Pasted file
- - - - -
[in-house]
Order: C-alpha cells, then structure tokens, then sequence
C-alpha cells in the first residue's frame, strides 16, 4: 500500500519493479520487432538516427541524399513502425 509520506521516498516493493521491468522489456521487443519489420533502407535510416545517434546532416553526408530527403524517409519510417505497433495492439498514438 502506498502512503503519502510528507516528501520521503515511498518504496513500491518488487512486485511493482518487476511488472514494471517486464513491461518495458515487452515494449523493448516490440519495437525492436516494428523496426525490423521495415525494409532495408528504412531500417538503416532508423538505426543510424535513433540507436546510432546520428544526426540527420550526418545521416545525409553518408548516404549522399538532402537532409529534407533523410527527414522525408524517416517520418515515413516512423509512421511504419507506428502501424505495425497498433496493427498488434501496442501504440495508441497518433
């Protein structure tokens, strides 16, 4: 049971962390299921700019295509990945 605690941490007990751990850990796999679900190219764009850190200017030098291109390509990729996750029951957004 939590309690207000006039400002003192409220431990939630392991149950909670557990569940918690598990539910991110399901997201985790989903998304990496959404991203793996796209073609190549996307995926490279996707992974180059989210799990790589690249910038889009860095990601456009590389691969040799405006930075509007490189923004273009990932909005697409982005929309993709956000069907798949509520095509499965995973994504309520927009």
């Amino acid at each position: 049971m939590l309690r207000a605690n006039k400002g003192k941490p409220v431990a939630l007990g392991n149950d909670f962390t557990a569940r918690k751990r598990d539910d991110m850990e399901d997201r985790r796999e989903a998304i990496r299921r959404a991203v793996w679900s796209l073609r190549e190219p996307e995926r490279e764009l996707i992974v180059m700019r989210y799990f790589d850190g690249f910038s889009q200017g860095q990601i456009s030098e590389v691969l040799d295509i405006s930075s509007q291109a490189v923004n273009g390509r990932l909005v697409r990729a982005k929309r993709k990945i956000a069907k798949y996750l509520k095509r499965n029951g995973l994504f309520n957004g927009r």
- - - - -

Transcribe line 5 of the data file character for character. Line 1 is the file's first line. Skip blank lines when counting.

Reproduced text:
């Amino acid at each position: 049971m939590l309690r207000a605690n006039k400002g003192k941490p409220v431990a939630l007990g392991n149950d909670f962390t557990a569940r918690k751990r598990d539910d991110m850990e399901d997201r985790r796999e989903a998304i990496r299921r959404a991203v793996w679900s796209l073609r190549e190219p996307e995926r490279e764009l996707i992974v180059m700019r989210y799990f790589d850190g690249f910038s889009q200017g860095q990601i456009s030098e590389v691969l040799d295509i405006s930075s509007q291109a490189v923004n273009g390509r990932l909005v697409r990729a982005k929309r993709k990945i956000a069907k798949y996750l509520k095509r499965n029951g995973l994504f309520n957004g927009r």